Source: JCK Manufacturers, suppliers & wholesalers survey, late November 2008

To cope—in addition to downsizing, boosting advertising, and operating “as lean as possible”—a number of manufacturers, like Suzanne Metaxas, of Beads & Baubles, Oakland Gardens, N.Y., will “make more unique pieces and increase the quality of the items I offer, while keeping the price in the affordable zone.”

Others are providing more marketing assistance to create interest in their products, switching from 14k gold to mixed metals and sterling silver, and investing in internal systems to—as one put it—“position the company for success when the market turns.” 

In your opinion, how will the U.S. credit and banking crises affect manufacturers, suppliers & wholesalers over the next two years?
It won’t have any effect                 0%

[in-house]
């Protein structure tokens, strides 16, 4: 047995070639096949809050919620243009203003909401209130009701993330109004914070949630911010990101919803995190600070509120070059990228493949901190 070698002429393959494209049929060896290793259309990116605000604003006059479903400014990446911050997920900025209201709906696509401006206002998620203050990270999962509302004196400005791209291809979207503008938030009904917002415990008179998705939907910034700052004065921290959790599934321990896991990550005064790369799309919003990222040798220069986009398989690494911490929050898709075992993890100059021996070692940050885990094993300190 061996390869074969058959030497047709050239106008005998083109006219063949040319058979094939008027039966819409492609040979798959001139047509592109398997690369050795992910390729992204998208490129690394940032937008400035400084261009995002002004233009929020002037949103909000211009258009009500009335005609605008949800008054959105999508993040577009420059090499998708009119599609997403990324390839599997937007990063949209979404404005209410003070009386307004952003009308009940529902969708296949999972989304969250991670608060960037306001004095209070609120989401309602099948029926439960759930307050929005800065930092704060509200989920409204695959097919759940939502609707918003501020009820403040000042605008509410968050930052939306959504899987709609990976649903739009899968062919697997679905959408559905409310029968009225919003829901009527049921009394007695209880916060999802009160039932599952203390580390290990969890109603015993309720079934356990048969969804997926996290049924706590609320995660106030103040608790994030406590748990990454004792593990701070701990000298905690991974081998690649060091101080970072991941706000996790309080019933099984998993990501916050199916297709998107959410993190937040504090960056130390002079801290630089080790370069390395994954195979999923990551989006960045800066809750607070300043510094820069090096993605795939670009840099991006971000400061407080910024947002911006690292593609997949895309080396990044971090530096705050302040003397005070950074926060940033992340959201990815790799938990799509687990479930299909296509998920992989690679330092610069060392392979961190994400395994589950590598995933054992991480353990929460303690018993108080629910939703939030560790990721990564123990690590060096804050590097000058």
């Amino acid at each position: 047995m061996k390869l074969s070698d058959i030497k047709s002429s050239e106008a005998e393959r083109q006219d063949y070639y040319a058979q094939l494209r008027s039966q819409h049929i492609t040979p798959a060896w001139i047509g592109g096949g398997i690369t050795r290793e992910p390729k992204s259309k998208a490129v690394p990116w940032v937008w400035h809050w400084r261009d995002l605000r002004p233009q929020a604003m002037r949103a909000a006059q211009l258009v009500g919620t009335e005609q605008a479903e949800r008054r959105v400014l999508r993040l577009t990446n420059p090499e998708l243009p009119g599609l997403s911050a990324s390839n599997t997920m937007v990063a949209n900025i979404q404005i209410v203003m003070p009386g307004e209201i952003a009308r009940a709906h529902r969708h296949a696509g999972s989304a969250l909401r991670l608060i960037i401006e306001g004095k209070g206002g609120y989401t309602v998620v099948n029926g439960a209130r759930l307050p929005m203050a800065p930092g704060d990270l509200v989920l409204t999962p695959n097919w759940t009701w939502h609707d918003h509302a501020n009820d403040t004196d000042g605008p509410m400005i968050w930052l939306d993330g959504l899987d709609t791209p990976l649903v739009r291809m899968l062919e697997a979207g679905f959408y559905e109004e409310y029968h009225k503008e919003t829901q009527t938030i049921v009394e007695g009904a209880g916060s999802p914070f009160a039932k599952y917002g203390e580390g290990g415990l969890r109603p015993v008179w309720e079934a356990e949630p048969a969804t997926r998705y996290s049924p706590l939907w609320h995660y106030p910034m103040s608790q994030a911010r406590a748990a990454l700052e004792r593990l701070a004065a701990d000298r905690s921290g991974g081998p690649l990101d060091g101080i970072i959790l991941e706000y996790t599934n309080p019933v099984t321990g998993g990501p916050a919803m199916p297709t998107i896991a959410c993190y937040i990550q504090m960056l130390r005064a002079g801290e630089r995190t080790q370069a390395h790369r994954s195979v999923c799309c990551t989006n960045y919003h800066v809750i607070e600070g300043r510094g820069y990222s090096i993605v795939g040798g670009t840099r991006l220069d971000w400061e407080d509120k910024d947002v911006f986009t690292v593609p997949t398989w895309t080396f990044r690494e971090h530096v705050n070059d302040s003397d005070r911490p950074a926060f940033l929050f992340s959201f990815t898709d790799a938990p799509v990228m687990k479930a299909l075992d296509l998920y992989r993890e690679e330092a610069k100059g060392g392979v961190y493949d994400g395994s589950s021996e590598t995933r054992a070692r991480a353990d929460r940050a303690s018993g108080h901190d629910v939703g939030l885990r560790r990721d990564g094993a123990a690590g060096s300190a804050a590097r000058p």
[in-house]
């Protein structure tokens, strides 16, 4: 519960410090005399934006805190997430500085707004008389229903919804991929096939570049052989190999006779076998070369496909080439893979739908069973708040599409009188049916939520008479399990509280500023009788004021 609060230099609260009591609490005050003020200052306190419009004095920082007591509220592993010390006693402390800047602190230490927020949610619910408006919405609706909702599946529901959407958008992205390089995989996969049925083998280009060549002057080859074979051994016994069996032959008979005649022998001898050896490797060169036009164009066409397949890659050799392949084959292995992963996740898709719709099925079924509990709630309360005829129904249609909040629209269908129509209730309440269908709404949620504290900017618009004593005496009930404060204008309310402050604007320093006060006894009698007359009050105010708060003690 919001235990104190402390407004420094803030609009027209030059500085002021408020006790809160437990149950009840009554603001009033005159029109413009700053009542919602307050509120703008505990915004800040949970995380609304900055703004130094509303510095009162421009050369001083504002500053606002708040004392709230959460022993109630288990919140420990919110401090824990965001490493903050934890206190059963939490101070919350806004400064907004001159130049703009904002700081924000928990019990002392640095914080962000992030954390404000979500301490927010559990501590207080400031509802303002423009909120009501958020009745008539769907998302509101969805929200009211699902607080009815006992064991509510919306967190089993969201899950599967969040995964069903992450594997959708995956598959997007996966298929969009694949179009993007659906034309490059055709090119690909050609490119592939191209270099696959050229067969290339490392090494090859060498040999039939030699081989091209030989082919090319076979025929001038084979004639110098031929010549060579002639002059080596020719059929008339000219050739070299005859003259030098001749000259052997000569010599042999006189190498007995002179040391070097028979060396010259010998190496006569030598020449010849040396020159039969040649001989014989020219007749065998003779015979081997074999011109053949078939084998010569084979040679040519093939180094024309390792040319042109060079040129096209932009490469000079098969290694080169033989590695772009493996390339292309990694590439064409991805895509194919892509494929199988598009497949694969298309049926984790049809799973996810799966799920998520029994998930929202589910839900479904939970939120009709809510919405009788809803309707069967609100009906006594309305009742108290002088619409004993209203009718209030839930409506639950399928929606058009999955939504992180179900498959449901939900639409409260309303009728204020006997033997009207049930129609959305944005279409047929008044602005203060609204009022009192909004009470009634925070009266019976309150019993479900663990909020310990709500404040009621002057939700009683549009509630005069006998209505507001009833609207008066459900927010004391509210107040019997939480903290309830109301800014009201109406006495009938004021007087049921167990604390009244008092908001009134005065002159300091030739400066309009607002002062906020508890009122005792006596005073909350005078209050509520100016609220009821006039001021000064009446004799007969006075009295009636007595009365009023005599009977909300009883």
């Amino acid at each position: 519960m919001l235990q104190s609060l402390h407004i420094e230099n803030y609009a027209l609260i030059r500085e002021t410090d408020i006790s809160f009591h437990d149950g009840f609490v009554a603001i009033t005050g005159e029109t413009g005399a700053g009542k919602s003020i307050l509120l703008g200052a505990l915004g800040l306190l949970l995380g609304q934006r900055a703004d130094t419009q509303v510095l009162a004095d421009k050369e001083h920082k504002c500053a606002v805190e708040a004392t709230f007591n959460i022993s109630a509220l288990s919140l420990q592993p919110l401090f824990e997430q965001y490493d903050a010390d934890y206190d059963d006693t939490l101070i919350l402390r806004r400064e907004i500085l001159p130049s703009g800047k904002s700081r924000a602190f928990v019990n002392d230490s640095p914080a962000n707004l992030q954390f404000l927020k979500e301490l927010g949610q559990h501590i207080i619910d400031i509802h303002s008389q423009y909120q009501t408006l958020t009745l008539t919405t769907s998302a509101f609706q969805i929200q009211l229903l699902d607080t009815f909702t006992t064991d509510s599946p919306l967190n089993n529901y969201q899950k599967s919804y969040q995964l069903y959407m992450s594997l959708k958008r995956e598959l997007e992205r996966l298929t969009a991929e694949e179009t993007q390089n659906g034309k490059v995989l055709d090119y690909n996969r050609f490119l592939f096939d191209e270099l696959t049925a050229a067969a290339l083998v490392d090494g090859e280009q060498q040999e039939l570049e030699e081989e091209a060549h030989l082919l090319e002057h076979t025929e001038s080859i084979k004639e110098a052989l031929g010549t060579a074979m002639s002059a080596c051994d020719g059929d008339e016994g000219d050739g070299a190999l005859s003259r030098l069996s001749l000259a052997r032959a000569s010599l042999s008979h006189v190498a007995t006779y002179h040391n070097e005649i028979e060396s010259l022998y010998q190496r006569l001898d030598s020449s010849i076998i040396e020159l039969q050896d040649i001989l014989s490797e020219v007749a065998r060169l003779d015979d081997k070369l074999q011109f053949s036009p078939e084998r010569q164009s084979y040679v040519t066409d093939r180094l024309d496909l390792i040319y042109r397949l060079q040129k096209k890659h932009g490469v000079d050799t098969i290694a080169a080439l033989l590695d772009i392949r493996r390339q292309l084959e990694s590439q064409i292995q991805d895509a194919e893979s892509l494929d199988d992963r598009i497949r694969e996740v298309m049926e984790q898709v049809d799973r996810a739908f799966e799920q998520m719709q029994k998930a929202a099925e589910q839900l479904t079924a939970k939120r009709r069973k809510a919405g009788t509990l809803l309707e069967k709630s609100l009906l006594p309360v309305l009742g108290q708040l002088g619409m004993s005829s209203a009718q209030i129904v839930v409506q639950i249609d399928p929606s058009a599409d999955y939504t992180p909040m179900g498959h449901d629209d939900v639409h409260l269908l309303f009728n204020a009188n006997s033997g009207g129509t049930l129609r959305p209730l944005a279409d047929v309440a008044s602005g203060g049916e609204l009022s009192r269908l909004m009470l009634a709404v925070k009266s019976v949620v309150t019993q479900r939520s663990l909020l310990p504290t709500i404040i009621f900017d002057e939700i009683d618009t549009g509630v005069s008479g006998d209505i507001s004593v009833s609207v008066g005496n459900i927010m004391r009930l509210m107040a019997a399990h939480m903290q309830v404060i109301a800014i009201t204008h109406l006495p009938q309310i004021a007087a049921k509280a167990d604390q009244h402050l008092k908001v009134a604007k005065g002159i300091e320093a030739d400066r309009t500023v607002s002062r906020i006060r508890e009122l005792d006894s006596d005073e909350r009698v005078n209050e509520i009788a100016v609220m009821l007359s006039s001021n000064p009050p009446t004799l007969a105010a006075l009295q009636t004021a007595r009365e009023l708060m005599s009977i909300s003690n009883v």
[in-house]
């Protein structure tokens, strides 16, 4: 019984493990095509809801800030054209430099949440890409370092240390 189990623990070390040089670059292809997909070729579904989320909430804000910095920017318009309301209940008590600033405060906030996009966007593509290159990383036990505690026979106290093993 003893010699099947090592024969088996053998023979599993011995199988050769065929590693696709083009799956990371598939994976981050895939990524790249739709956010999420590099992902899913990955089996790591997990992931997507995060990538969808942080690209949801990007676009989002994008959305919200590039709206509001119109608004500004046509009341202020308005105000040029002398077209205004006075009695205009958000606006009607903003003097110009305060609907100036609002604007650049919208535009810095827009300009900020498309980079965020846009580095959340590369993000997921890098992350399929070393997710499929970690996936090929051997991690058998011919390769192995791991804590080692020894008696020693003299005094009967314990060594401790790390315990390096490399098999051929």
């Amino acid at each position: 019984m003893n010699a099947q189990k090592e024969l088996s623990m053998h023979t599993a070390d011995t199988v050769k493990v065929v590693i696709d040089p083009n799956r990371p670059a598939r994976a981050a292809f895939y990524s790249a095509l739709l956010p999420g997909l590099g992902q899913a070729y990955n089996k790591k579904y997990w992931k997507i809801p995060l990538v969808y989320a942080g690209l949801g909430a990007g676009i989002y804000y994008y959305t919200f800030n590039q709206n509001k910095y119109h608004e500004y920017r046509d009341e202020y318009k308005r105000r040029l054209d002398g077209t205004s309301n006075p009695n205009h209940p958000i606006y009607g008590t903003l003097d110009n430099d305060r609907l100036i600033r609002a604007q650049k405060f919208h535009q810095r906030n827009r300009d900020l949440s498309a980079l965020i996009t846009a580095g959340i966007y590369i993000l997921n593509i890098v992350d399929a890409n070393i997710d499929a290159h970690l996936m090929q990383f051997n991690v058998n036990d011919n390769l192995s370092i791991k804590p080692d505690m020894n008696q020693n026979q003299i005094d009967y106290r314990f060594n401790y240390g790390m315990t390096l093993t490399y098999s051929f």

It will have a little effect                2%
It will have some effect                22%
It will have a great effect             76%
Total                                       100%
Source: JCK Manufacturers, suppliers & wholesalers survey, late November 2008

For manufacturers, suppliers and  wholesalers—as with their retail clients—customer Service remains a top priority and key tool. “We’ll continue to offer our customers even greater marketing support than we have in the past, so they can keep their names in front of the consumer to do business,” noted Bob Kagan of Cordova of Fine Jewelry, Flushing, N.Y. In Las Vegas, Nev., Diana Michael, of The Michael Group, declared, “We’ll keep coming up with promotions, incentives, keep in touch with them, and reminding them they can order what they need.”